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When African American Women Should Break Up with Their OB/GYN

Find a fertility doctor

a blog by J. Kendall “Kenny” Smalls, February 15, 2012

It has been perceived that once an African American woman, and I guess most women, find a good OB/GYN, she is loyal to a fault at times. The amount of trust you place in your OB/GYN is sometimes more than the trust you place in your own spouse. You can be so accepting of what the OB/GYN says that it can actually be looked upon as blind trust. This relationship can begin in your teens and proceed throughout your reproductive years. The level of trust that is built up between the two of you is extremely important and will be used to build a comfort level between your body and the physician. This is fine if you are not looking to extend your family. However, if you are trying to build a family, and you are not getting the proper care you need, then it’s time to break up with your OB/GYN.

I’m quite sure you’ve broken up with people before and it’s pretty much the same thing, just not as messy. It goes a little like this, “I’m breaking up with you. It’s not you … it’s me." What you need is a fertility doctor, also known as a reproductive endocrinologist (RE). Perhaps your OB/GYN can actually refer you to a good one. If he/she cannot send you to a fertility doctor, then it is time to leave him/her. An RE specializes in fertility treatments and is perhaps better suited to help you through your journey towards family building.

Some clinicians may feel that it’s wrong that an OB/GYN may try to treat their patients themselves by just administrating intrauterine Inseminations (IUIs) over and over again, which can be time consuming and wasteful. With some OB/GYNs the selling point is, IUIs are relatively inexpensive when compared to In vitro fertilization procedures that can cost you thousands of dollars. However, the success rates of IUI are under 20 percent, and at $350 to $500 per IUI procedure, this can slowly become almost as expensive as an IVF procedure over time. OB/GYNs often tell their patients they need a few IUI procedures, maybe two or three, which is true. However, you don’t need to do seven or eight. I know this cannot be placed solely on the OB/GYN; it is partly your fault too. If you tell your OB/GYN you can’t afford IVF procedures, naturally he/she is not going to refer you to a fertility doctor. So if you wonder why he/she is not letting you progress any further, this could be the reason why.

Realistically, if you are a normal healthy female, in all aspects you should get pregnant within six months to a year after you’ve been off birth control without fertility treatments. On the other hand, if you are doing small treatments (IUI or sometimes herbal treatments for fertility), and pregnancy is not achieved after one year, then breakup with your OB/GYN and see an RE. In any event, don’t waste time, especially if you are a little older (35+ years old). The amount of time spent doing an IUI should be short lived or nonexistent. It’s recommended that you go straight to IVF.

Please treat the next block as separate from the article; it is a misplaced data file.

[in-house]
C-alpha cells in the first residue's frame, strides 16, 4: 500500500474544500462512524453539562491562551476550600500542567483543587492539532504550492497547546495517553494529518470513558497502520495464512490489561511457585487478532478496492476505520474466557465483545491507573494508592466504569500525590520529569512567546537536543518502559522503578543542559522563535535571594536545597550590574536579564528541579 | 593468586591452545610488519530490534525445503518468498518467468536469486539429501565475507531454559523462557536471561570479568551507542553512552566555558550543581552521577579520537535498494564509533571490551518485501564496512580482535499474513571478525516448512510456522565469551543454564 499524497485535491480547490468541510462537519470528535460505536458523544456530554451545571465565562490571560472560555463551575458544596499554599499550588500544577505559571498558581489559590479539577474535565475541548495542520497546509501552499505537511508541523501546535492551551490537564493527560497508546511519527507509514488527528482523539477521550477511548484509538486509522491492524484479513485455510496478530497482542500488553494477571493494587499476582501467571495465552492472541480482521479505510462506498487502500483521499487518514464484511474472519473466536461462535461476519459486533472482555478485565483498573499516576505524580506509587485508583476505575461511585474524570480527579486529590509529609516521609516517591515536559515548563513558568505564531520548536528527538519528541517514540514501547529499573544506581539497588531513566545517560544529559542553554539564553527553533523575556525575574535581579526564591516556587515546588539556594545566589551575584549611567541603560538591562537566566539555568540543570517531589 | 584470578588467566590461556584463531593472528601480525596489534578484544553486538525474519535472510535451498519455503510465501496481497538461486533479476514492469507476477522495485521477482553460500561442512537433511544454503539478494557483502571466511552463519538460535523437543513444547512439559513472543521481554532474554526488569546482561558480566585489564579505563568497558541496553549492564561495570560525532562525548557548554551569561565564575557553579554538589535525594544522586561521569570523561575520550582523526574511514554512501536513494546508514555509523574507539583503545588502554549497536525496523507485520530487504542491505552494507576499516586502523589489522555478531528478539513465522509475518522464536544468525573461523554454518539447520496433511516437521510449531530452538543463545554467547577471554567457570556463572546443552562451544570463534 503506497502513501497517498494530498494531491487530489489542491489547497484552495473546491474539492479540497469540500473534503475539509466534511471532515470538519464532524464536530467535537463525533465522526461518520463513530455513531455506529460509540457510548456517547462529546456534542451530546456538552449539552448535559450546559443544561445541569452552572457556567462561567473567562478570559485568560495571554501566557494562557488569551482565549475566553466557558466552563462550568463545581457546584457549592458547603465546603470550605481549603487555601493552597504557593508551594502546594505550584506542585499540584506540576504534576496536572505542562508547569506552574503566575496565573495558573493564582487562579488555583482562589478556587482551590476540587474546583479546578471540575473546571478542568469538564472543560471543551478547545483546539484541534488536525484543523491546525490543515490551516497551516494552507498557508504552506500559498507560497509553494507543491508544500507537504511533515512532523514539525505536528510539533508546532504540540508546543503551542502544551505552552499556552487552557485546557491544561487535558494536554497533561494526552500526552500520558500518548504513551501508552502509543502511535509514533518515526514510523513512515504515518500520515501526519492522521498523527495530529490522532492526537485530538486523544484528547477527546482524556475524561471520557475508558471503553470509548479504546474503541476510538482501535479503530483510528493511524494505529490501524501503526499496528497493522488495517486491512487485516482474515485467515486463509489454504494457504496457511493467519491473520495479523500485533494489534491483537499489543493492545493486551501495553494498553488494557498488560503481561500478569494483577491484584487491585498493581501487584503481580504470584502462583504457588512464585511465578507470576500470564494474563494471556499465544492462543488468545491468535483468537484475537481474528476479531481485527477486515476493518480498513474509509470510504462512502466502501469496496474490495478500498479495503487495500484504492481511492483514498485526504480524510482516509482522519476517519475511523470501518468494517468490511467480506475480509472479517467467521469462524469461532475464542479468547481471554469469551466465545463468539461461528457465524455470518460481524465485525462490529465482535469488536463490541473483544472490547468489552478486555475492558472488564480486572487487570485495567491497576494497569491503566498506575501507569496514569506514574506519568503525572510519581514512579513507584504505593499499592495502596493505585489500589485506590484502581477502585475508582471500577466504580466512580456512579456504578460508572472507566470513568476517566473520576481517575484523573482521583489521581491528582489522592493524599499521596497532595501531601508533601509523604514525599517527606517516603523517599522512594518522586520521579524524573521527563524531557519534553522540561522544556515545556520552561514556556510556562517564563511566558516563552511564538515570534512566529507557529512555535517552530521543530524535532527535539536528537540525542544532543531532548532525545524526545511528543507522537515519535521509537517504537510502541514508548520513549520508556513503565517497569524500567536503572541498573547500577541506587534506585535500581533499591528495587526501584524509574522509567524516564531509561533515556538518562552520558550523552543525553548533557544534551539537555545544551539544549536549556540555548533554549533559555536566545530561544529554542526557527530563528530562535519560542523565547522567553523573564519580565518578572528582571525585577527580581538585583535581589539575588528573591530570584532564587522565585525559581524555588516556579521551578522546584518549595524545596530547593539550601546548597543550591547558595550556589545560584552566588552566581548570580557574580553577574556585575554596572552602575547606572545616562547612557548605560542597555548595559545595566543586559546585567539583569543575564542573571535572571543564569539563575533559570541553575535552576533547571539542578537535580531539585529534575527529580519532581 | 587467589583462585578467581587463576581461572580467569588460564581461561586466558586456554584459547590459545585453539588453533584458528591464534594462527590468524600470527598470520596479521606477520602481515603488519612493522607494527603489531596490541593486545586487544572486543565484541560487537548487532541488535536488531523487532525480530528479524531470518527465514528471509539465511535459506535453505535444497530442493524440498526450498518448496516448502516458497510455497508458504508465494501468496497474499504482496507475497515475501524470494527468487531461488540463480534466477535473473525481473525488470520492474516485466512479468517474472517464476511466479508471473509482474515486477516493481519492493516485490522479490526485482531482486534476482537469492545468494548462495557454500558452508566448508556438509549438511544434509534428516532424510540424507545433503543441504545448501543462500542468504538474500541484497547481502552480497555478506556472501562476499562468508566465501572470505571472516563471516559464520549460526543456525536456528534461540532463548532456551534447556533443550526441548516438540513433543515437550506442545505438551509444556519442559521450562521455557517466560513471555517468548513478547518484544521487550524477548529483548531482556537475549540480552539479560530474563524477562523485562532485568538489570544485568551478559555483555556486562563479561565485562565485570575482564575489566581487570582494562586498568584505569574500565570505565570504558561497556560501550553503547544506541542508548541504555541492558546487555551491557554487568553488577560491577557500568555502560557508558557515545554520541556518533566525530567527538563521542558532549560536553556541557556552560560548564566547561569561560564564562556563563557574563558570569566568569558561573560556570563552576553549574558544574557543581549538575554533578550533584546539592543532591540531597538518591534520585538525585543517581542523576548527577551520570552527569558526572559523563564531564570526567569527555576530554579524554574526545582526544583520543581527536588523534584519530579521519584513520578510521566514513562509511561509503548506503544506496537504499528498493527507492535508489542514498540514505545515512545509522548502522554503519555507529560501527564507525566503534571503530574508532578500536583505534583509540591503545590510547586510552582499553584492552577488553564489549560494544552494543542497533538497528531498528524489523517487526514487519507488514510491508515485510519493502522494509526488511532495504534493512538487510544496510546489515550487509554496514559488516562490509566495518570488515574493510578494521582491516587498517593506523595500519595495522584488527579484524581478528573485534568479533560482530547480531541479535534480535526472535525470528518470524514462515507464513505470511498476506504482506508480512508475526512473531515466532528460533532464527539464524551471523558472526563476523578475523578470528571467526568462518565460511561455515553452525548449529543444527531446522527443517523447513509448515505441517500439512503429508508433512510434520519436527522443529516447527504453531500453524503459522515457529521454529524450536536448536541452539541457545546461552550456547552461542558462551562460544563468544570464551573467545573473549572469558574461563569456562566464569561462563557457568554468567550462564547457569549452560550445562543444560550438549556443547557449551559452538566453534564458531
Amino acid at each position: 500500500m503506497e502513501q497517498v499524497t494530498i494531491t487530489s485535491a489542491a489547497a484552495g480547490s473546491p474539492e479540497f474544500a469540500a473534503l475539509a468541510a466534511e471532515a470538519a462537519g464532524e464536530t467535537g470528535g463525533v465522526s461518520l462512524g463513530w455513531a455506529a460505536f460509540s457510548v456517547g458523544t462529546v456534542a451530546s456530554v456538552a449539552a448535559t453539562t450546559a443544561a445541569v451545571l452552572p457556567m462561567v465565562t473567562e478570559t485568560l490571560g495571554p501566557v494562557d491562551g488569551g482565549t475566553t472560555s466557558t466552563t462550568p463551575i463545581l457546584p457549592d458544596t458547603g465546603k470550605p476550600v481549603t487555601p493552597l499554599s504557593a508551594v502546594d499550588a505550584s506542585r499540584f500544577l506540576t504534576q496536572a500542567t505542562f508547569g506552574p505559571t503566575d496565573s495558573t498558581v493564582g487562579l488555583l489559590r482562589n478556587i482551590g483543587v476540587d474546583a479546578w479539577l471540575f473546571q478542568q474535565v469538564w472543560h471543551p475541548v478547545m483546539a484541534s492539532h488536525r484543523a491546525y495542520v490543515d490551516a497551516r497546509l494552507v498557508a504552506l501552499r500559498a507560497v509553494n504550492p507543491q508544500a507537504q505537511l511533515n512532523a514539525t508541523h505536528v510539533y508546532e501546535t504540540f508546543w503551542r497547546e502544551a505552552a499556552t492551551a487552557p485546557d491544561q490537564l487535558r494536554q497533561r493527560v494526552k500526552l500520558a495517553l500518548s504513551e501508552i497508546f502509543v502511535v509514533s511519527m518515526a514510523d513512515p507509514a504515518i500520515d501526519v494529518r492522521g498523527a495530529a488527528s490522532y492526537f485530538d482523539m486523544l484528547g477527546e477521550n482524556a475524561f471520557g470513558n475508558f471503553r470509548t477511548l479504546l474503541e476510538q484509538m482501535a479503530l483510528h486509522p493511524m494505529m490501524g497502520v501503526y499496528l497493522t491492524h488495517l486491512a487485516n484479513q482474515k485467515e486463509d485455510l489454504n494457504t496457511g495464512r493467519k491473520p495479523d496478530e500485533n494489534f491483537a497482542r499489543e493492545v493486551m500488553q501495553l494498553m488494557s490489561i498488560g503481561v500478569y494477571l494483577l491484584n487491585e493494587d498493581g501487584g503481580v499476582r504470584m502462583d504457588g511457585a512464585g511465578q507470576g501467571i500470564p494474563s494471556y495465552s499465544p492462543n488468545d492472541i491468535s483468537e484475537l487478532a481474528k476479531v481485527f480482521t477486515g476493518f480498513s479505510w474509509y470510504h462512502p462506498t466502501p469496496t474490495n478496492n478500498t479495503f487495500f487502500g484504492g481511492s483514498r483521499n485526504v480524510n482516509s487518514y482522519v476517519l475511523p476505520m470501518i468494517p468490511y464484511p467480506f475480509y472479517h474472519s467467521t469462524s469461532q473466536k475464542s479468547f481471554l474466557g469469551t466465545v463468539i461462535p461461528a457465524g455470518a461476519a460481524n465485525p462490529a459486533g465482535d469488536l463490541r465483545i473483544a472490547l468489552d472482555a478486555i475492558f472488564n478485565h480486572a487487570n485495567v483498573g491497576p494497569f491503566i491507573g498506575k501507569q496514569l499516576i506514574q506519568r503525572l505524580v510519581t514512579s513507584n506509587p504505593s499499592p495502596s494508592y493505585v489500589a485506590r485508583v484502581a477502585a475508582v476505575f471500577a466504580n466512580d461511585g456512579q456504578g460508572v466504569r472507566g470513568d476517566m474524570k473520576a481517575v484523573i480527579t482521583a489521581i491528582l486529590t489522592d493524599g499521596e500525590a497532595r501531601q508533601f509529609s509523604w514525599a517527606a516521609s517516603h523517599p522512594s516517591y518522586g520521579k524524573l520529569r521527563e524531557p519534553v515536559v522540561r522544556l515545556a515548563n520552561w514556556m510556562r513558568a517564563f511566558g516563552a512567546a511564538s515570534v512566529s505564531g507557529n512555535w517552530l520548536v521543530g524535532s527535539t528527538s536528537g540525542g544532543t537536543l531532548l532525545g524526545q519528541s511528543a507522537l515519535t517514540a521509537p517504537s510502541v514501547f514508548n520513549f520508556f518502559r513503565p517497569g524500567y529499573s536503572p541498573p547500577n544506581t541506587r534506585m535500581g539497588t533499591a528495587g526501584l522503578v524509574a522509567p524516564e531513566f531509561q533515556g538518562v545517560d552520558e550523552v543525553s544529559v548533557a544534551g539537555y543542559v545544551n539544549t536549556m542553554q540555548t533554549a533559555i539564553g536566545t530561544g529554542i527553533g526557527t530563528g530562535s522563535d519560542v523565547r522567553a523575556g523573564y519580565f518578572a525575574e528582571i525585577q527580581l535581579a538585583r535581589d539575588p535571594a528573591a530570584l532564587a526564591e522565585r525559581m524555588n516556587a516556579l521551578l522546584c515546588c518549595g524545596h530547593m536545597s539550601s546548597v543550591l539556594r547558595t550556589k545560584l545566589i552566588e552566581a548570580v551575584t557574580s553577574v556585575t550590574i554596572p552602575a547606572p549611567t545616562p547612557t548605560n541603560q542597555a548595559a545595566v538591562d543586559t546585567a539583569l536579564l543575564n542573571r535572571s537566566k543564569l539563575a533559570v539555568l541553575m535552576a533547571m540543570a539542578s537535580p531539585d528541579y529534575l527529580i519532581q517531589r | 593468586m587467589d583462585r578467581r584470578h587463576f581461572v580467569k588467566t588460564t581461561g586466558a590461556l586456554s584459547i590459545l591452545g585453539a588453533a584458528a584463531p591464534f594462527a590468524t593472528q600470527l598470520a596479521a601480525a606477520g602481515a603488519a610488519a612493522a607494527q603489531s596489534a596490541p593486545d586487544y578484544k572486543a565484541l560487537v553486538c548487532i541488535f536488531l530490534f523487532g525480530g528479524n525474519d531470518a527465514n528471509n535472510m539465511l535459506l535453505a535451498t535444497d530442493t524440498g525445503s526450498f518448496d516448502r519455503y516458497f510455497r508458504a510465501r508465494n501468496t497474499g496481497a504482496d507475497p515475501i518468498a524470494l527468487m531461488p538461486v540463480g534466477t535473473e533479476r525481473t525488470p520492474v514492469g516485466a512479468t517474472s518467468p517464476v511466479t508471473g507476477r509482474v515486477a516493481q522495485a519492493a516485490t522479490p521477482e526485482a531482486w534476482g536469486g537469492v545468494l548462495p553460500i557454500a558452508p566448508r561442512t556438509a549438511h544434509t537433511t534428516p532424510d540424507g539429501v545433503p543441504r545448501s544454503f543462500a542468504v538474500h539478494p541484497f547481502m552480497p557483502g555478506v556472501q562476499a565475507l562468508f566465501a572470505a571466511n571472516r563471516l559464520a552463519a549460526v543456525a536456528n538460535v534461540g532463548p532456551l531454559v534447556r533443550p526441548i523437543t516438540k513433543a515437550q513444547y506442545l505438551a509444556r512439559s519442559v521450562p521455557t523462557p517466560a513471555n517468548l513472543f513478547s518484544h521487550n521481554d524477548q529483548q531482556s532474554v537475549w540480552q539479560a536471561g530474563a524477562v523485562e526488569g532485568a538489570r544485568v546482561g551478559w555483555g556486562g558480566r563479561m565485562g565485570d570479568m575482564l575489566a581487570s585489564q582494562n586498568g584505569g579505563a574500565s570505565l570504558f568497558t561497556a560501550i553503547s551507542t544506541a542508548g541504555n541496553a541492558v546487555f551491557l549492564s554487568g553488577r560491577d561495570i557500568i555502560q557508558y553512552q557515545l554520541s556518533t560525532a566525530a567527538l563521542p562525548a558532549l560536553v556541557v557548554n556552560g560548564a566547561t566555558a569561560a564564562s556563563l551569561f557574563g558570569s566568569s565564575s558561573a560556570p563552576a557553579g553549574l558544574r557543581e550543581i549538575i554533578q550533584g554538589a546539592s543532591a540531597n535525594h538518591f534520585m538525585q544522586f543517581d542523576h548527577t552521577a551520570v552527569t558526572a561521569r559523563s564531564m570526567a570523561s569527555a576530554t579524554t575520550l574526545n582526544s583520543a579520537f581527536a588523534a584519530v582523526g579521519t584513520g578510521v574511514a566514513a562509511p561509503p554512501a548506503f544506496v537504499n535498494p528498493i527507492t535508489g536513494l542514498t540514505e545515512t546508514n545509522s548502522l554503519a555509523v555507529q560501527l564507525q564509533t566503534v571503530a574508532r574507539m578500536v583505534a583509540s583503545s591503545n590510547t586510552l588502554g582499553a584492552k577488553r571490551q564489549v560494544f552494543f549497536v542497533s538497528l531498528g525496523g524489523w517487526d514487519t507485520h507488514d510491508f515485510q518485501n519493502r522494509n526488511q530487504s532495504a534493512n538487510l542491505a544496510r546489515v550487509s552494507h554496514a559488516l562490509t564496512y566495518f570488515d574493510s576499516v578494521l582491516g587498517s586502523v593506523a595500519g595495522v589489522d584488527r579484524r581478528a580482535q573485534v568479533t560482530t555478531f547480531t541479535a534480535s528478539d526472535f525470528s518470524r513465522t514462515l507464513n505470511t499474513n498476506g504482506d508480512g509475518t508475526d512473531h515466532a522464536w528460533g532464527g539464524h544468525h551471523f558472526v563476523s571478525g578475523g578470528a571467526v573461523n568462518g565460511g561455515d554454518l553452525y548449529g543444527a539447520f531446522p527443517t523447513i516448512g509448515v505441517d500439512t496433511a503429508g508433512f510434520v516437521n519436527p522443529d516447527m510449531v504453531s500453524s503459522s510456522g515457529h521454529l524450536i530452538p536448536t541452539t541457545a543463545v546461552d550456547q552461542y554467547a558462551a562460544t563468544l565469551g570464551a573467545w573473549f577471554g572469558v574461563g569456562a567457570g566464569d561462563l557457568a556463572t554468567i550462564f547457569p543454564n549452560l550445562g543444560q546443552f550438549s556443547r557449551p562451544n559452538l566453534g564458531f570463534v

Unlike a normal relationship, once you break up with your OB/GYN you can tell them you will be back after you’ve tried the steps needed to combat fertility issues with an RE and hopefully get pregnant. In the world of IVF clinics, once we get you pregnant, we release you back to your own OB/GYN after three months of us monitoring your pregnancy, so you can promise them you will be back once you’re pregnant.

So … do you need to breakup with your OB/GYN?

Comments (1)

A lot of women struggle with voicing their opinions and seeking out the treatment they truly want and need to get the results that they desire. Thank you for the encouragement in this post for women to not settle for treatment that is no longer working for them. It's fascinating how like a personal relationship the doctor/patient relationship can be, and it's important for women to examine all of their relationships, really, to make sure they are getting their needs met.

D Alishouse
This has been posted on behalf of the Fertility Specialists in Indianapolis clinic, American Health Network reproductive medicine, providing a Female Reproductive Endocrinologist and supporting reproductive gynecology in Indianapolis. The information is not medical advice, and should not be treated as such. It is not intended nor implied to be a substitute for professional medical advice. The reader should always consult his or her healthcare provider to determine the appropriateness of the information for their own situation or if they have any questions regarding a medical condition or treatment plan.

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